Showing posts with label Peak Profit. Show all posts
Showing posts with label Peak Profit. Show all posts

## December 01, 2007

### Diminishing Returns, The Square Root Rule, and Page Counts

One of the least understood issues in cataloging is knowing how many pages to have in each catalog. Let's apply the square root rule to this concept.

Assume that last year you mailed a 100 page catalog to 1,000,000 customers, generating \$5,000,000 demand via phone, mail and website. Demand was converted to profit at a rate of 35%, and the catalog cost \$800,000 to mail. Profit = \$5,000,000 * 0.35 - \$800,000 = \$950,000. Mmmmm .... profit!

The table below simulates what might have happened at different page counts.

 Circulation = 1,000,000 Customers Square Pages Root Demand Profit 60 0.775 \$3,872,983 \$875,544 80 0.894 \$4,472,136 \$925,248 100 1.000 \$5,000,000 \$950,000 120 1.095 \$5,477,226 \$957,029 140 1.183 \$5,916,080 \$950,628

If you're wondering, the square root function is calculated as (simulated pages / actual pages) ^ 0.5. At 60 pages, the value is 0.775.

Notice that peak profit occurs at a simulated page count of 120. If enough merchandise is available, at an appropriate presentation density, your page count could increase.

Folks, this stuff is about to become really important. In a few years, the ecological pressures (i.e. cutting down too many trees) on catalogers will be significant enough that intimate knowledge of appropriate page counts will have to be standard knowledge.

As you can see, this isn't rocket science. Combining page counts with circ depth (which can also be simulated in a similar manner), one can develop a circ plan for a catalog in about ninety seconds. An entire year's worth of catalogs can be "simulated" in a half our or an hour. Historically, our industry chose not to take the "simulation" route in figuring out how to configure a catalog.

Of course, you'll want to do the real work required to manage a circulation plan, including file forecasting, housefile vs. acquisition, and RFM profitability. But this is where your work starts.

Next up: A worksheet for combining circ depth and page count.

## November 29, 2007

### Diminishing Returns, The Square Root Rule and Peak Profit

We've previously talked about diminishing returns in marketing.

Understanding how diminishing returns impact profit is something that anybody can do.

You don't have to be accountable for paid search or online marketing or catalog marketing to understand how effective your strategy is at a macro level.

And the level of science is irrelevant. Most statisticians would become paralyzed by all of the assumptions being violated here. You're not trying to be a perfect statistician. You're trying to approximately understand where marketing spend is optimized.

Here's Example #1:
• Your paid search marketing budget is forecast to be \$1,000,000 this year. You also expect to generate \$4,000,000 demand. You convert demand to profit at a rate of 40%.
• Profit = \$4,000,000 * 0.40 - \$1,000,000 = \$600,000.
• Using the square root rule, we can measure where "peak profit" occurs.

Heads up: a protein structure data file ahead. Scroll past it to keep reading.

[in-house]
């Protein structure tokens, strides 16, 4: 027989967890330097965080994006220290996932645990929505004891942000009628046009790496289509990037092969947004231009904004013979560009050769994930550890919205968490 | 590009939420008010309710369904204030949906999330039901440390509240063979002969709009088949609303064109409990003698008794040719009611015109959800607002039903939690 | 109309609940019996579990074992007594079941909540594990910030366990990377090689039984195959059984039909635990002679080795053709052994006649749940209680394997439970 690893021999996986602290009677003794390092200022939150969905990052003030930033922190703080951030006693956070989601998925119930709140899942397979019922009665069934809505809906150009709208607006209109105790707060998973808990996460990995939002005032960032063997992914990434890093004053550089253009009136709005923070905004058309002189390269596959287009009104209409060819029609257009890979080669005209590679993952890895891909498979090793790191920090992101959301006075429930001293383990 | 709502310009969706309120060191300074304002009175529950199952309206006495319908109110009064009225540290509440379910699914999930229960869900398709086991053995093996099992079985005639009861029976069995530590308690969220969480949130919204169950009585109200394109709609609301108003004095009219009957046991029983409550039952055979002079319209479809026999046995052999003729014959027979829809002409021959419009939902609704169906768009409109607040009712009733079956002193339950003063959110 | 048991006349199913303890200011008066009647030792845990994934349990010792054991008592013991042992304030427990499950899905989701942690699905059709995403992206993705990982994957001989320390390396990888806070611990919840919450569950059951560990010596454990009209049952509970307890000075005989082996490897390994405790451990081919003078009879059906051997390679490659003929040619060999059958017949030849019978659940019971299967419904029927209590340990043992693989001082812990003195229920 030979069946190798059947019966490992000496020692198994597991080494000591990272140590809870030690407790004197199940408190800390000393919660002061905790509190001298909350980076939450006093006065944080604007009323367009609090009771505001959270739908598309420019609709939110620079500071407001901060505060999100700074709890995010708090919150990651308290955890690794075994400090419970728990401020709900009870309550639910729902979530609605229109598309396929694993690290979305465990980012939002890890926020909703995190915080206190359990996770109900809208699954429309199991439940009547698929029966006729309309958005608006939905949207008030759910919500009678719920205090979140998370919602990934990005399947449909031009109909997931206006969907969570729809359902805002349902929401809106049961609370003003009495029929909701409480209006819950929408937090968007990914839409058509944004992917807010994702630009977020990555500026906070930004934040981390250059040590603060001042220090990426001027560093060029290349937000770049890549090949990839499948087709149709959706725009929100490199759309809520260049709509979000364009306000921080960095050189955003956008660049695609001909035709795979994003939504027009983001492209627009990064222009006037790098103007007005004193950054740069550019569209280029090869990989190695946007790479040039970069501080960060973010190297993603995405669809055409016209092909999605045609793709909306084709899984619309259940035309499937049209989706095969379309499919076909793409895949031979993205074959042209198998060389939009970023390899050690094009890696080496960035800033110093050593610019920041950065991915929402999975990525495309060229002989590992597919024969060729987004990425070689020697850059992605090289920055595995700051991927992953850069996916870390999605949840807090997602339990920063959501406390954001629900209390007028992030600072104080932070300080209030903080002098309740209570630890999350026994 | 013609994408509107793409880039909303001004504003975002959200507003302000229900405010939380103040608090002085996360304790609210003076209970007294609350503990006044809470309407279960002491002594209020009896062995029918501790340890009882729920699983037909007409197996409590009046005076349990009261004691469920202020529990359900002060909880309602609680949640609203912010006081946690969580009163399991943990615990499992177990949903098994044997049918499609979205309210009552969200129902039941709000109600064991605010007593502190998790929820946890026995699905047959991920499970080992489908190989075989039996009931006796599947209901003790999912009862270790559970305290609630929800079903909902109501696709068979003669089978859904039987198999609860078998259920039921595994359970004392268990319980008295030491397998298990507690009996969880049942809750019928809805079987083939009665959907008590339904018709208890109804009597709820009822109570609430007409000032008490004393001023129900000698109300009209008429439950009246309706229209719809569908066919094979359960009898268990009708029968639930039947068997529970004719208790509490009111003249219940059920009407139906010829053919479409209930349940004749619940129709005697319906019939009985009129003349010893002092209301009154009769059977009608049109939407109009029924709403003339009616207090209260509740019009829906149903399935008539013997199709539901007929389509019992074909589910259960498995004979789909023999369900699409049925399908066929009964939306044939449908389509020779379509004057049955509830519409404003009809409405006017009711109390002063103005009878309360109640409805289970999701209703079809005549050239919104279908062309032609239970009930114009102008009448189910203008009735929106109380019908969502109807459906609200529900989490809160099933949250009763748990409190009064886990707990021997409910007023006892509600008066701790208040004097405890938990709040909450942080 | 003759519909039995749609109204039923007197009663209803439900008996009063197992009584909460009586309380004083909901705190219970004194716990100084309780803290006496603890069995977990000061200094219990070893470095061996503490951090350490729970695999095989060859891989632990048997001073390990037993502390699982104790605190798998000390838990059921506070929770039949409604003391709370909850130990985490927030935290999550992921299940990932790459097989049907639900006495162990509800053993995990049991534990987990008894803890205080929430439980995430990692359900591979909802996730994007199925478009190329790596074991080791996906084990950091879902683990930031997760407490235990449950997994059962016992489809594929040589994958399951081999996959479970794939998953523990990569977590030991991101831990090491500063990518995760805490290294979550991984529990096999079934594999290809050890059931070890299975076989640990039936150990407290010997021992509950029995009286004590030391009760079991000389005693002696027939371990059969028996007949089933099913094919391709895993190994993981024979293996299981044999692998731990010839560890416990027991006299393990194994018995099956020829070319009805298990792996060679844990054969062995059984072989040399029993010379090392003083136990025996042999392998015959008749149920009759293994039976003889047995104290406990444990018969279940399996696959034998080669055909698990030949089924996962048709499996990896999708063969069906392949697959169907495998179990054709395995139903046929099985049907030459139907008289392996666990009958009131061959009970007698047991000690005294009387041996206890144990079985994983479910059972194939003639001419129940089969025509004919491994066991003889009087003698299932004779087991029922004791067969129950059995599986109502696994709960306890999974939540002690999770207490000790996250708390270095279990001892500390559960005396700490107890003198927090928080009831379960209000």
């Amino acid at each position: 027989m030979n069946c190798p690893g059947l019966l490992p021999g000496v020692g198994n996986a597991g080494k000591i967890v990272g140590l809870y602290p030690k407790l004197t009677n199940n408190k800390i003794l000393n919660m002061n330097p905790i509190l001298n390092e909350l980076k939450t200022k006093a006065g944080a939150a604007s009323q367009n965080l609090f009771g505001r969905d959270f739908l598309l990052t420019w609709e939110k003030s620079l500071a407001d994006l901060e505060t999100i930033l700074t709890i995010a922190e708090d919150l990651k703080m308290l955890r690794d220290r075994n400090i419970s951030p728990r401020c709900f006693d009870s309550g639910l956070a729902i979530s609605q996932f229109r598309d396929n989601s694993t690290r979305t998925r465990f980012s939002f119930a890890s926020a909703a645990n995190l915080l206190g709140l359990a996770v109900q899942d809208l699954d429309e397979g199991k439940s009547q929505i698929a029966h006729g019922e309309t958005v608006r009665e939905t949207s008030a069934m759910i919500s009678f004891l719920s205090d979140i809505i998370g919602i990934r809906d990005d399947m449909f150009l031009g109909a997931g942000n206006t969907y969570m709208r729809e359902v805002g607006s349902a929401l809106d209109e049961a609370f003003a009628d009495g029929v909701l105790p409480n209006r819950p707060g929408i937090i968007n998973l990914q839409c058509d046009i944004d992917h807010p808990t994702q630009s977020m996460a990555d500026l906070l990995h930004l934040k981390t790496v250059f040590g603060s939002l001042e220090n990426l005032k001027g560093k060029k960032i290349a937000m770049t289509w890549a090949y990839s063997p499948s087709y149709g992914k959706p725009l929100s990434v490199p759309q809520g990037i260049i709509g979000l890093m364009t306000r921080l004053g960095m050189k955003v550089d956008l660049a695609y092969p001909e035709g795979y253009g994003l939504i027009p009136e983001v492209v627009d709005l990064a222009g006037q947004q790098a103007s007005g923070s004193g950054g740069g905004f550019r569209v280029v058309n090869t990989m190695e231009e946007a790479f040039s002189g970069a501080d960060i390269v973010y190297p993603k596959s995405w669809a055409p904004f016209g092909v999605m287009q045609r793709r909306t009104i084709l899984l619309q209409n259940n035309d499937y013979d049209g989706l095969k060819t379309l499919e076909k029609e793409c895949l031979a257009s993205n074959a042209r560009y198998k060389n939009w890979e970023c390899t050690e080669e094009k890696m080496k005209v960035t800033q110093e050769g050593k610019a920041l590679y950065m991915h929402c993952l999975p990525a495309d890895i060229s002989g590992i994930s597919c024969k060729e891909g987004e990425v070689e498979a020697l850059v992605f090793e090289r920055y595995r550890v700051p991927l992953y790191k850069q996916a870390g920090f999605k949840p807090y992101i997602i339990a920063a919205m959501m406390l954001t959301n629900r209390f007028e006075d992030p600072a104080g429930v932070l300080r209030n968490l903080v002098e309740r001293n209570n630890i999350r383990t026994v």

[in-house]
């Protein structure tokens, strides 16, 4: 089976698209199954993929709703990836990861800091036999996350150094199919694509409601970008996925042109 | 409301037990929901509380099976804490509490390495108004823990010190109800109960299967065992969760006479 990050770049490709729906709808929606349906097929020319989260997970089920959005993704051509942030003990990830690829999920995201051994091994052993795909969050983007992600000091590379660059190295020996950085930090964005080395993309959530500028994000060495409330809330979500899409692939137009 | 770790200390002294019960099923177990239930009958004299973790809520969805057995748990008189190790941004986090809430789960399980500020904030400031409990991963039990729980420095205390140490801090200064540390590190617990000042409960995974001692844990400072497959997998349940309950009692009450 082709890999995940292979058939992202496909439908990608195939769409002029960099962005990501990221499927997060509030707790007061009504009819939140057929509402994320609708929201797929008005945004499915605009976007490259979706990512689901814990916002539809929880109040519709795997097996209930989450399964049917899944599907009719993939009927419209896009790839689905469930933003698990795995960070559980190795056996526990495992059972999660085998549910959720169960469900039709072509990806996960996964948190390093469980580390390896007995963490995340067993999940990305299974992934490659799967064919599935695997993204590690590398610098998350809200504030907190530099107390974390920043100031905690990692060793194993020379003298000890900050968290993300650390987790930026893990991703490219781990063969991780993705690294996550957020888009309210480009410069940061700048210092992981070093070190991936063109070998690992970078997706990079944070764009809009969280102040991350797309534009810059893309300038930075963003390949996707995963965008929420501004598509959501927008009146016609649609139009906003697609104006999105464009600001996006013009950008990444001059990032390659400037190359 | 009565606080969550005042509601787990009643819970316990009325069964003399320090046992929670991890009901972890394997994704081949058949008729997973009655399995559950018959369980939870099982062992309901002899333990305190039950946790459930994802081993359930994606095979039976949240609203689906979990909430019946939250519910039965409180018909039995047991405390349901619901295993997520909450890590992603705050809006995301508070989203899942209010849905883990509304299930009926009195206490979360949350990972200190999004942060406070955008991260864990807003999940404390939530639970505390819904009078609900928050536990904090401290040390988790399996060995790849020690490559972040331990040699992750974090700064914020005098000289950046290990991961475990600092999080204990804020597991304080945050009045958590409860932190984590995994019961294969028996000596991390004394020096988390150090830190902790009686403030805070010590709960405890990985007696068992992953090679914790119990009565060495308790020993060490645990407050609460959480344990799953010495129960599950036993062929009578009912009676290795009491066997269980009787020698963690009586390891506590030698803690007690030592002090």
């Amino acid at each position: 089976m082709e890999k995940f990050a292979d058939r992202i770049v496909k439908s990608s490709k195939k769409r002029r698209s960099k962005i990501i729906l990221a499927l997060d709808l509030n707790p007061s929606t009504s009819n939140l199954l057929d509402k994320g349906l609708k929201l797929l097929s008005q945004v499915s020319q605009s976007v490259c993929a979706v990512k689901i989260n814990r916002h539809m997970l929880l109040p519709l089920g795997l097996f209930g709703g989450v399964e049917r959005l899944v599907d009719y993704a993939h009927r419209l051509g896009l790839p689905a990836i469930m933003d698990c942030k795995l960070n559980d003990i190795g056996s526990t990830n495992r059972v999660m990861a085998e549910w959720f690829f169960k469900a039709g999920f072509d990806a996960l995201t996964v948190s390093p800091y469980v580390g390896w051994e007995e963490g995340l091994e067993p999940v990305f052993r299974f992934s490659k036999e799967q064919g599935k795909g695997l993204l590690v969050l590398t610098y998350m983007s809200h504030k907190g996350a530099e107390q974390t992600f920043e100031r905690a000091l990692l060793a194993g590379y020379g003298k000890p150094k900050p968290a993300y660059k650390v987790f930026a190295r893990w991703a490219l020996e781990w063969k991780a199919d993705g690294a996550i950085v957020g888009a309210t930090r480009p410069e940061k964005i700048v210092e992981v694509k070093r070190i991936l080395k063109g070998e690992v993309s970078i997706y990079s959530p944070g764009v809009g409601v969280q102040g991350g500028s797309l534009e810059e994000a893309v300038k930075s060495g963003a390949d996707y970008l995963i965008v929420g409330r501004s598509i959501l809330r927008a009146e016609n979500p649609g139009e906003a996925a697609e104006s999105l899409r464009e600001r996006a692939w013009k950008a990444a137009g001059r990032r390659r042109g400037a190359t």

Square Spend Levels Root Demand Profit \$500,000 0.707 \$2,828,427 \$631,371 \$600,000 0.775 \$3,098,387 \$639,355 \$700,000 0.837 \$3,346,640 \$638,656 \$800,000 0.894 \$3,577,709 \$631,084 \$900,000 0.949 \$3,794,733 \$617,893 \$1,000,000 1.000 \$4,000,000 \$600,000 \$1,100,000 1.049 \$4,195,235 \$578,094 \$1,200,000 1.095 \$4,381,780 \$552,712 \$1,300,000 1.140 \$4,560,702 \$524,281 \$1,400,000 1.183 \$4,732,864 \$493,146 \$1,500,000 1.225 \$4,898,979 \$459,592

Here's where you have a series of choices. You are generating \$600,000 of profit at \$1,000,000 of paid search spend. However, "peak profit" occurs at \$600,000 of spend. If you want to achieve better profitability, you spend \$400,000 less, and give up nearly a million dollars of demand.

Folks who measure lifetime value combine short-term and long-term profit, and probably end up spending more than a million dollars based on those findings. Notice how diminishing returns occur, especially after a million dollars of spend.

Also notice how few online marketers measure anything beyond "cost per order" --- there's an opportunity for online marketers to improve their "tool box" with this style of analysis.

Example #2:
• You spend \$40,000,000 on catalog marketing. Although your productivity has been in decline for several years, your catalogs are still profitable. You generate \$170,000,000 of demand across channels, with 40% converted to profit.
• Where does "peak profit" occur?
 Square Spend Levels Root Demand Profit \$20,000,000 0.707 \$120,208,153 \$28,083,261 \$24,000,000 0.775 \$131,681,434 \$28,672,574 \$28,000,000 0.837 \$142,232,205 \$28,892,882 \$32,000,000 0.894 \$152,052,622 \$28,821,049 \$36,000,000 0.949 \$161,276,161 \$28,510,464 \$40,000,000 1.000 \$170,000,000 \$28,000,000 \$44,000,000 1.049 \$178,297,504 \$27,319,002 \$48,000,000 1.095 \$186,225,670 \$26,490,268 \$52,000,000 1.140 \$193,829,822 \$25,531,929 \$56,000,000 1.183 \$201,146,713 \$24,458,685 \$60,000,000 1.225 \$208,206,628 \$23,282,651

Here, we see that "peak profit" occurs at \$28,000,000 of catalog spend. However, the amount of profit difference between \$28,000,000 of spend and \$40,000,000 of spend is not significant. Most marketers would err on the side of spending more, in this instance, due to the obvious benefits of growing the customer file.

Again, you don't have to be responsible for online marketing, catalog marketing, or e-mail marketing to do this type of analysis. Take the initiative to get your hands on some data, partner with your finance team if necessary, and analyze where "peak profit" occurs in your marketing efforts. Find out where diminishing returns take a bite out of profit.